Ulrike Ottinger

ArtPace, San Antonio/Texas: July 8 – September 12, 2004

Solo exhibition at ArtPace, San Antonio/Texas


The exhibition FACES, FOUND OBJECTS, AND ROUGH RIDERS was the result of  three month period as an artist in residence at the institution Art Pace in San Antonio. "I had brought with me Aby Warburg´s text on the snake ritual and a bundle of about a hundred postcards with pictures of Pueblo Indians from the 1920s and 1930s. I then began to compare the patterns of the dresses, hats and crockery on the postcards with those that I saw among the Mexicans. The similarity of the symbols and patterns was remarkable. I attended their festivals and charreadas, which might seem akin to rodeos, but are in fact a ritual theatre in which the cowboy quotidian life is performed in stations in a stylised manner. It is an altogether perilous ritual where fear is banished and skill triumphs, and serves at the same time as an initiation rite for young girls and boys. My informants came from the museum´s Mexican cleaning crew. They not only kept me informed, but accompanied me to the many activities of their community."* The exhibition documents Ottinger´s encounter with Mexicans and their culture.

* "Ich reise, um zu verstehen. Ulrike Ottinger im Gespräch mit Valerie Smith", in: Ulrike Ottinger. Floating Food, hg. von / ed. by Haus der Kulturen der Welt, Köln / Cologne: Verlag der Buchhandlung Walther König 2011, S. / p. 134

"To gather material for Faces, Found Objects, and Rough Riders, Ulrike Ottinger attended festivals, processions, and cultural events in and around San Antonio, taking over 800 photographs along the way. The installation presents photographic portraits and ephemera from the area to investigate the foundation and practices of local cultures.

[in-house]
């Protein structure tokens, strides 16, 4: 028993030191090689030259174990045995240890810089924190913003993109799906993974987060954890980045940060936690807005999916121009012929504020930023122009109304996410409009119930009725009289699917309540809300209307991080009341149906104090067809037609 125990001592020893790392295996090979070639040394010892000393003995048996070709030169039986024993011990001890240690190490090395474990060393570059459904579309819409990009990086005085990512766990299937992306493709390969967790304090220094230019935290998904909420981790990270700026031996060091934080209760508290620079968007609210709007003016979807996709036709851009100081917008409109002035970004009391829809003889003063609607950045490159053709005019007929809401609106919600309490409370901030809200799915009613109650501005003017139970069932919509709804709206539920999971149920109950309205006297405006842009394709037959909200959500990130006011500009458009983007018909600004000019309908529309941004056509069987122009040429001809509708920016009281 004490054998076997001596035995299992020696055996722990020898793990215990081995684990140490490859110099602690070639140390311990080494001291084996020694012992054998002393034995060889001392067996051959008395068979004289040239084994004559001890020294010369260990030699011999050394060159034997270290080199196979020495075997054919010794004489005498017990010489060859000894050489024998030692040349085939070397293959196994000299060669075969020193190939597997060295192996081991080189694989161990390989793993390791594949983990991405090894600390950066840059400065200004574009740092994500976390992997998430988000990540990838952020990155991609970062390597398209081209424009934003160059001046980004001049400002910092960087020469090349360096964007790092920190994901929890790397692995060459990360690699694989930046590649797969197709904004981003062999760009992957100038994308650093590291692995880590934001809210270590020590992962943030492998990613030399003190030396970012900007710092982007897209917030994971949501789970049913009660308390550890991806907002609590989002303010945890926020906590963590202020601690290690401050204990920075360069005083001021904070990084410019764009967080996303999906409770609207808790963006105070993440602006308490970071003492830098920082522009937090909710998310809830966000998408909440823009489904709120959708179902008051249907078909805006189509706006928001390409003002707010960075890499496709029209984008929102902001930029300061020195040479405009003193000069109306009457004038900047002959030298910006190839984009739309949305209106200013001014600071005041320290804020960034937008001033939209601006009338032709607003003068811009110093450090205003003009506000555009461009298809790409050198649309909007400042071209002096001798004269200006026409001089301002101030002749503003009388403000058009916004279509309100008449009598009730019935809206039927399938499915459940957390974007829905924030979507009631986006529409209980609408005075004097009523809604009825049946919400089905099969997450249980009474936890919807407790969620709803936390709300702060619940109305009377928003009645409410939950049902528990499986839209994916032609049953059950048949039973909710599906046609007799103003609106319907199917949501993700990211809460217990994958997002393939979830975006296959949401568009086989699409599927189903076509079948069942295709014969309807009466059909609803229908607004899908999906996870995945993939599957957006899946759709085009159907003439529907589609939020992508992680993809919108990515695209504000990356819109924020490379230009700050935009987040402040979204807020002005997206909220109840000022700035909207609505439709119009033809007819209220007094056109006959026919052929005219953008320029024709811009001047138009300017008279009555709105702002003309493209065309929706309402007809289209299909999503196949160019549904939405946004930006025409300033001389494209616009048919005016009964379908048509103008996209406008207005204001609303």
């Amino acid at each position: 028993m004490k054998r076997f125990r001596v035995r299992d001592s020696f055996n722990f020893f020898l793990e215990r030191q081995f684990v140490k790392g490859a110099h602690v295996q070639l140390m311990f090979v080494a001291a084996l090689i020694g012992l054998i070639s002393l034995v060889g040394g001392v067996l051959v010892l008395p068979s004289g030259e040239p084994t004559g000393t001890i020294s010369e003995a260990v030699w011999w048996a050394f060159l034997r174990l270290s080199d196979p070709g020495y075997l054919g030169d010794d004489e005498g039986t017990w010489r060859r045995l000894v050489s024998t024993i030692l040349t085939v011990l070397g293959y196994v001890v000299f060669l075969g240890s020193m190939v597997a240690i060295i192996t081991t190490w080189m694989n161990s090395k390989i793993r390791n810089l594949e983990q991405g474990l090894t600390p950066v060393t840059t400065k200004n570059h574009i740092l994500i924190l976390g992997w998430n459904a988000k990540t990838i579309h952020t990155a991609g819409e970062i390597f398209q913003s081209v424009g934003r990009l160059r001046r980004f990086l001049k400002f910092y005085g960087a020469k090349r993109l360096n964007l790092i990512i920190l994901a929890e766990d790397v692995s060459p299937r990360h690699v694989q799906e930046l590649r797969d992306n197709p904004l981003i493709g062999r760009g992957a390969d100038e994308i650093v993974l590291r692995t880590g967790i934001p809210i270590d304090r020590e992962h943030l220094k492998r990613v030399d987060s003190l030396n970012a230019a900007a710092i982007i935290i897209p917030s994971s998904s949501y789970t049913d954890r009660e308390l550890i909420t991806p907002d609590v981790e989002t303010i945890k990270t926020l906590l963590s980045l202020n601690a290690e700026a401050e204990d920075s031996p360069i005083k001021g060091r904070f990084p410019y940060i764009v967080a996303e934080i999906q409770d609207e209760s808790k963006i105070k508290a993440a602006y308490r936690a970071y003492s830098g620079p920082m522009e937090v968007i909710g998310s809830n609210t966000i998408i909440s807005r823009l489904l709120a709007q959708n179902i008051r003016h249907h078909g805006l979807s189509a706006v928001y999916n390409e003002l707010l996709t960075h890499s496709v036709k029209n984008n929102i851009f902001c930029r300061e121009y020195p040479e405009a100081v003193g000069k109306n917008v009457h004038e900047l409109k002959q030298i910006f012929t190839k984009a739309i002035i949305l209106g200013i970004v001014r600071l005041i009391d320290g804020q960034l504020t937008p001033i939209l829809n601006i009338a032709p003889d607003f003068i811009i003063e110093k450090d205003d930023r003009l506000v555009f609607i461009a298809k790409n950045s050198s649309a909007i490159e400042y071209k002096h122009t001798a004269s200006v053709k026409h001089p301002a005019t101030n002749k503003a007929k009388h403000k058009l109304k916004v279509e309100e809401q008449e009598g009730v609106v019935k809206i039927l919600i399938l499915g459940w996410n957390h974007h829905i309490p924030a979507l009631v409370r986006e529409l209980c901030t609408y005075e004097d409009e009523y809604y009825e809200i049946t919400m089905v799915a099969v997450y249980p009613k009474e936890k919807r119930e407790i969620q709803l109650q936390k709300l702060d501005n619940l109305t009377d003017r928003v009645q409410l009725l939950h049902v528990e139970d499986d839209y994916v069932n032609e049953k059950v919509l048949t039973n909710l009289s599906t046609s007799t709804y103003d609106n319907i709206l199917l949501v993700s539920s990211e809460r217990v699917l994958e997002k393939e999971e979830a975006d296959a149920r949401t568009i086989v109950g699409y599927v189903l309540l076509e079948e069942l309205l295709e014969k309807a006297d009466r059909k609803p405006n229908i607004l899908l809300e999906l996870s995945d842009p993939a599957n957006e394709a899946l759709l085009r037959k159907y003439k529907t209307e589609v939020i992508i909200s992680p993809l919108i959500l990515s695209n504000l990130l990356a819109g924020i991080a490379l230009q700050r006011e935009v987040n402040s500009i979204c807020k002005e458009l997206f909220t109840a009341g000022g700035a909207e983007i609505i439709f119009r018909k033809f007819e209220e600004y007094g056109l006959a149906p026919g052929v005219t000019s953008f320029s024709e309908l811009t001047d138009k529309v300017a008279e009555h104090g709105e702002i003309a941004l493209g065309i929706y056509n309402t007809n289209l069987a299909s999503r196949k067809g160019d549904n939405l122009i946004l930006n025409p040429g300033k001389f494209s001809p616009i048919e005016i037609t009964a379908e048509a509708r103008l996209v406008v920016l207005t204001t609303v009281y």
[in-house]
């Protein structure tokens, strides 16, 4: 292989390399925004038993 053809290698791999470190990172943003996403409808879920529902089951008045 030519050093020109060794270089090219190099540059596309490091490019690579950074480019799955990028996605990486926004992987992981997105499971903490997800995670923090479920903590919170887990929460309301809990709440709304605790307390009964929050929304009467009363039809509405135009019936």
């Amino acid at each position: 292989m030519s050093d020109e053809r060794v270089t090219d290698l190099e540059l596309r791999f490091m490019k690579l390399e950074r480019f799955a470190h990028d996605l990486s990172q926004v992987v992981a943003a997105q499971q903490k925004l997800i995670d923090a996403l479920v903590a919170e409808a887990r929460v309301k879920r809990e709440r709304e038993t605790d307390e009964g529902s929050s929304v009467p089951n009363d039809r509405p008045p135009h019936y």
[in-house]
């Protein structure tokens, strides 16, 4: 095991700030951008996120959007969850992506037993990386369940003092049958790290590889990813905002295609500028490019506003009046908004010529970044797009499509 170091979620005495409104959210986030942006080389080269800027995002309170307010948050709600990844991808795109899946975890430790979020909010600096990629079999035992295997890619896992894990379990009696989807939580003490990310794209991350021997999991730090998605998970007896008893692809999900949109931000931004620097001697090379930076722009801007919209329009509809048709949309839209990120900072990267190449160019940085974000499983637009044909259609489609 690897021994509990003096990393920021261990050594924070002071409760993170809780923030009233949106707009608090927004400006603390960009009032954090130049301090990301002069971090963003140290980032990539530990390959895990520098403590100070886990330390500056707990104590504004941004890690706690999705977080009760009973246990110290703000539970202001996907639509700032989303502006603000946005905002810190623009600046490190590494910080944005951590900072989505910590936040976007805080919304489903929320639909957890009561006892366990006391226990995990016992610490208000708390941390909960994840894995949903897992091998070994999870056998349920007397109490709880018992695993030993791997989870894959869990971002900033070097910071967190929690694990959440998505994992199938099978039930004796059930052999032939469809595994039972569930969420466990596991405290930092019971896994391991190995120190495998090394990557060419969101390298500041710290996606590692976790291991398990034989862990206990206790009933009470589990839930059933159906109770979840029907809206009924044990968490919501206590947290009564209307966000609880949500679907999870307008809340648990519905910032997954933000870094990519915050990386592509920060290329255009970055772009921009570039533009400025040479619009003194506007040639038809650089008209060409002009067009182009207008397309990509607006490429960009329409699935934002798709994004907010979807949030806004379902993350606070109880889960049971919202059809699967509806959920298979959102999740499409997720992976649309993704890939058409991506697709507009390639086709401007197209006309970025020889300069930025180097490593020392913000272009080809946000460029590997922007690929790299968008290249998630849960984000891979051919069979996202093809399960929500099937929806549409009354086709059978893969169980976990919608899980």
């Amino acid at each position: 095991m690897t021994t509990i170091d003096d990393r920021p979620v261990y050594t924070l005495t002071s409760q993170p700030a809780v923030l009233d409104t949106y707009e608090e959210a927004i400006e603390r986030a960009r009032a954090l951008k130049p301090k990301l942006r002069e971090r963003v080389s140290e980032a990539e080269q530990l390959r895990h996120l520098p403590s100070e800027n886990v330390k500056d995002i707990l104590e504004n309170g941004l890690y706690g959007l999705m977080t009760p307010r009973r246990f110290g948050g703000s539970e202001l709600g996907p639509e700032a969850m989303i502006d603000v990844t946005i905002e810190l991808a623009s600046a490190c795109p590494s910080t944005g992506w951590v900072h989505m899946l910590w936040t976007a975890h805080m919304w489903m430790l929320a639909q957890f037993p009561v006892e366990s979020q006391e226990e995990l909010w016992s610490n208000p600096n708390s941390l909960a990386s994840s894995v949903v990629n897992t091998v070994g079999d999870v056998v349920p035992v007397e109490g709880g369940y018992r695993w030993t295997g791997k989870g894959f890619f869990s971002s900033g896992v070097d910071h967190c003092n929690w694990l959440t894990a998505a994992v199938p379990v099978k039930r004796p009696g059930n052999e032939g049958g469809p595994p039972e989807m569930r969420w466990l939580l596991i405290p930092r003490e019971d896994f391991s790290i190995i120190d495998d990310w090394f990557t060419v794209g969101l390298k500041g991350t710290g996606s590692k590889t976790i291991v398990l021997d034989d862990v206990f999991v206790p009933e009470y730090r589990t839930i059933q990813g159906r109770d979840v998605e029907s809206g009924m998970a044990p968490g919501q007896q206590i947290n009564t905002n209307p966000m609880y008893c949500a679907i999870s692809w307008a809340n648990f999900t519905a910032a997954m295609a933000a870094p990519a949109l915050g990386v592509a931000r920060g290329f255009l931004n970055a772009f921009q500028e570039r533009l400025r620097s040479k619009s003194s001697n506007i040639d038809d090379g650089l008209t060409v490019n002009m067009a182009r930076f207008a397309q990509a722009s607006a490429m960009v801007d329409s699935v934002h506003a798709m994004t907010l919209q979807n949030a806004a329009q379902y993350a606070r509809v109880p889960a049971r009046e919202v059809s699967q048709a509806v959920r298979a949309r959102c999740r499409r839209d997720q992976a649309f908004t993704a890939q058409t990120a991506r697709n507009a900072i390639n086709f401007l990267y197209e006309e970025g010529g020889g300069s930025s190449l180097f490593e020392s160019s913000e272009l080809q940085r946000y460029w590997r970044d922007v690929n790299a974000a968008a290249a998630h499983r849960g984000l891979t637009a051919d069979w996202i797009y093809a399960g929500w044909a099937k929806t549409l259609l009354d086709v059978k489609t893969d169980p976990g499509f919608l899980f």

Presiding over the gallery is a monumental black and white photograph from a charreada, a Mexican rodeo. Ottinger captures the cowboy and his airborne lasso in a familiar image of the west. Nine smaller photographs flank the central mural and include staged and candid portraits, as well as a lone image of a plush red heart with angelic wings.

Ottinger imports the motif of this local “relic” into the other objects in the gallery by including hearts and feather crowns on photographs, frames, and even a longhorn steer. These shrine-like areas of found and altered objects—primarily symbolic tokens from Native American and Mexican cultures—unify the project and cast doubt on the assumed authenticity of the surrounding photographs. On display is Ottinger’s sketchbook for the project—a kind of storyboard that juxtaposes drawings with pictures, notes, and ethnographic postcards from the 1930s and 1940s.

The scrapbook-like form of Faces, Found Objects, and Rough Riders is appropriate. The installation is in large part an account of Ottinger’s exploration of San Antonio, a place rich with the creolization of German, Spanish, and Native American cultures. The project reveals not only how the medium of photography can simultaneously document and manipulate its subjects, but also the ways in which cultures change, influence, and borrow elements from one other. Through compelling juxtapositions, this work, like Ottinger’s others, exposes the complexities in notions of cultural difference."

Curator: Ute Meta Bauer